Friday, March 22, 2013

Never tried a Euro-style game before? Start with Settlers of Catan


The Review Crew's Take on
Settlers of Catan


# Players . . . 3-4 (with expansion, up to 6)
Game time . . . . . . . . 60 minutes
Set up . . . . . . . . . . . . . 5 minutes
Luck . . . . . . . .8. . . Strategy
*Interplay . . . . . . . . . . . . . . . . 8
Visual Appeal . . . . . . . . . . . . 8
Component Quality . .. . . . . 8.5
*Replayability . . . . . . . . . . . 8.5
*See "How we Rate" for a definition.


If you check out the Games in our Closet, you'll see that Settlers of Catan is one of the few games we all love (including the Spy, who's stingy with his Love Its). Part of the reason for our affection might be nostalgia. You see, Settlers of Catan was the game that introduced us to the world of Euro-style (or Designer) games.

What is a Euro or Designer game? Well, as the names indicate, most, not all, come from Europe, specifically Germany, and most have the name of the game designer featured prominently on the box. (Some game designers are celebrities in Europe.)

Here are some other common characteristics:

Non-confrontational style of play: In a Euro game you're building something (in Settlers, it's cities and roads), as opposed to games where you're warring against other players or trying to beat them around a board.

Strategic rather than luck-based: Dice are rare in Euro games. Settlers does have them, but multiple people can benefit from the roll of the die, which determine the goods produced on a turn. Decisions are crucial but not so difficult to make that you spend minutes pondering your next move (unless you're our Saboteur, who tries to figure out what everyone else is going to do, too),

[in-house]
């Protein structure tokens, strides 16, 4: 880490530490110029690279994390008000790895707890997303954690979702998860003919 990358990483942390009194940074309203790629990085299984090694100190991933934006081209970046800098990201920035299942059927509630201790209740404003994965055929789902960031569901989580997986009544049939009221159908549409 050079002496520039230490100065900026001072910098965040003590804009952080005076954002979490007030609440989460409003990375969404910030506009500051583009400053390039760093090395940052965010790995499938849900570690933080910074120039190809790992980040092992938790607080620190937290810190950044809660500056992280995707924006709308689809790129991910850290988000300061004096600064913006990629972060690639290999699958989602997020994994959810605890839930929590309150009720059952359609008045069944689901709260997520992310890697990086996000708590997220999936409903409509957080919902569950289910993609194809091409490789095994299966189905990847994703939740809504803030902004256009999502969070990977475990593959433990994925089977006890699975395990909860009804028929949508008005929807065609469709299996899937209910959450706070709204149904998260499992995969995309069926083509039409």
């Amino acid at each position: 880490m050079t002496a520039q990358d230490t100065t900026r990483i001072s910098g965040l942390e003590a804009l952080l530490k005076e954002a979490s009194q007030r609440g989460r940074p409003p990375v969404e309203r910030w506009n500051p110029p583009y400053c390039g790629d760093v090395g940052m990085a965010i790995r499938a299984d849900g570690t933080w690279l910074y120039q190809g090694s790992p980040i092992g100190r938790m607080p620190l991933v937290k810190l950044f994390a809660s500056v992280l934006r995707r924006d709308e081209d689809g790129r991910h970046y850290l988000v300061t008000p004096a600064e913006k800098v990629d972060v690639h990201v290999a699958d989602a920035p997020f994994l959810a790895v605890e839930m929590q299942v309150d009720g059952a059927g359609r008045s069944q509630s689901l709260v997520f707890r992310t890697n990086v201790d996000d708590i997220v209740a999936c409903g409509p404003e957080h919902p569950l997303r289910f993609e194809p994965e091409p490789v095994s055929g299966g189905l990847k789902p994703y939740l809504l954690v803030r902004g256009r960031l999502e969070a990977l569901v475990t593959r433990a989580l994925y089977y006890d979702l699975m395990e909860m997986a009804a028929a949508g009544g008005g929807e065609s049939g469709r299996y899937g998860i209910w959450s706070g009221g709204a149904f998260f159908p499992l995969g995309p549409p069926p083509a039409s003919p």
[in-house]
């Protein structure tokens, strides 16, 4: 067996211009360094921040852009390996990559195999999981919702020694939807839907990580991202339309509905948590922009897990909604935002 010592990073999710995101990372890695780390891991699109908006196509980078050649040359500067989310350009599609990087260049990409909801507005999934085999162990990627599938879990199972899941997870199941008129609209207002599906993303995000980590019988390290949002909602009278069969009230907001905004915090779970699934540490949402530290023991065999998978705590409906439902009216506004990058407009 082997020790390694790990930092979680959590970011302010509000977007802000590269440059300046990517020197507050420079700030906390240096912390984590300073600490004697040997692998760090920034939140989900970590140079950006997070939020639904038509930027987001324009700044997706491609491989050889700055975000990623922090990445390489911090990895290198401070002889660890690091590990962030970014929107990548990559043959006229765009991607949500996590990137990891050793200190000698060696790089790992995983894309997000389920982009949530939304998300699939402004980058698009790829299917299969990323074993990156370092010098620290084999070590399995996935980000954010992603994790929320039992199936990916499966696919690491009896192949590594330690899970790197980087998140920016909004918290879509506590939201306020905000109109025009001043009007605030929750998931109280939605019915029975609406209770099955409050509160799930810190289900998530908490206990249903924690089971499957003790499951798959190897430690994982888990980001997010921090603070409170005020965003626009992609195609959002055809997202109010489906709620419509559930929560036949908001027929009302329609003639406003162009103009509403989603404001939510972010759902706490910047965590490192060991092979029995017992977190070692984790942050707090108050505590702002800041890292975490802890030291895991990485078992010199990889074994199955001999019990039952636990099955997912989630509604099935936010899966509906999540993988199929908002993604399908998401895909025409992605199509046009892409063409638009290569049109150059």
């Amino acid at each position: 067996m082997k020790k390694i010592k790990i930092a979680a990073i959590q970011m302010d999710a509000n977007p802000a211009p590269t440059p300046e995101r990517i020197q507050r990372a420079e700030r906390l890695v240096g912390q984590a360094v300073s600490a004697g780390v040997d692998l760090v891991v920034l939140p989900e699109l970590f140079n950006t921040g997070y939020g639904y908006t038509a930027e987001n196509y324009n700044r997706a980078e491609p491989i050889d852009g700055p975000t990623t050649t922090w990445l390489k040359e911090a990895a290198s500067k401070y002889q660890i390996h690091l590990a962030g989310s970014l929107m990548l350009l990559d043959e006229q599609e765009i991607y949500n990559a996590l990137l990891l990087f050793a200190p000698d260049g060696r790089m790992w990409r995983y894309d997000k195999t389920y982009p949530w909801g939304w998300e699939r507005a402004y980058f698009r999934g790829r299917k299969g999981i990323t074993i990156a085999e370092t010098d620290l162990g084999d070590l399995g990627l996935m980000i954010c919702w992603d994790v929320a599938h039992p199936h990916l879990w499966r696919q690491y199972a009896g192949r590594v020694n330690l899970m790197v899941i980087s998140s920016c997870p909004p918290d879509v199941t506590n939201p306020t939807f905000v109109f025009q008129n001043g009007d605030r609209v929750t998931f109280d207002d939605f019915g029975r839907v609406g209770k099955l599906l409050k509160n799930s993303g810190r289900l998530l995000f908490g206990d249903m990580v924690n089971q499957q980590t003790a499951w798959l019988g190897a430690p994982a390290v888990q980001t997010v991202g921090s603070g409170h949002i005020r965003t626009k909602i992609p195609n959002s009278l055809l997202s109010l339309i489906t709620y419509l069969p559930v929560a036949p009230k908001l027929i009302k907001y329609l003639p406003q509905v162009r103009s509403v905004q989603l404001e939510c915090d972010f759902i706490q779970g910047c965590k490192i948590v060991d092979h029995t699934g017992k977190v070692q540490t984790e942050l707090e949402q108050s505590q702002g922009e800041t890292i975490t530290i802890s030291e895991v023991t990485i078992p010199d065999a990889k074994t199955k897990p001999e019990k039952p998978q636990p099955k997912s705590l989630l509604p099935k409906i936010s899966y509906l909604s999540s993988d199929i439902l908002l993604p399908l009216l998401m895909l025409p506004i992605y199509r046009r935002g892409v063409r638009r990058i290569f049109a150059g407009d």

Emphasis on component quality: Playing pieces are usually wood or good quality plastic, rather than thin cardboard. The board and cards are also nicely illustrated. Settlers, for instance, has wooden houses, cities, and roads and the game board is made up of heavy cardboard hexes which can be switched around every time you play.

Playtime is relatively brief. Settlers can take 45-60 minutes (more with more players), as opposed to, say, Risk. (Four hours, anyone?) There's not a lot of downtime in between turns and no players are eliminated before the end of the game. Usually, everyone has a shot at winning, too, with ending scores that are fairly close between players.

Settlers and other Euro games are great for families. They won't realize it, but kids will absorb economic lessons about goods and scarcity and the need to diversify investments. They'll learn to plan ahead and make decisions. But most of all, you'll all have fun.

Isn't that what games are about?
 

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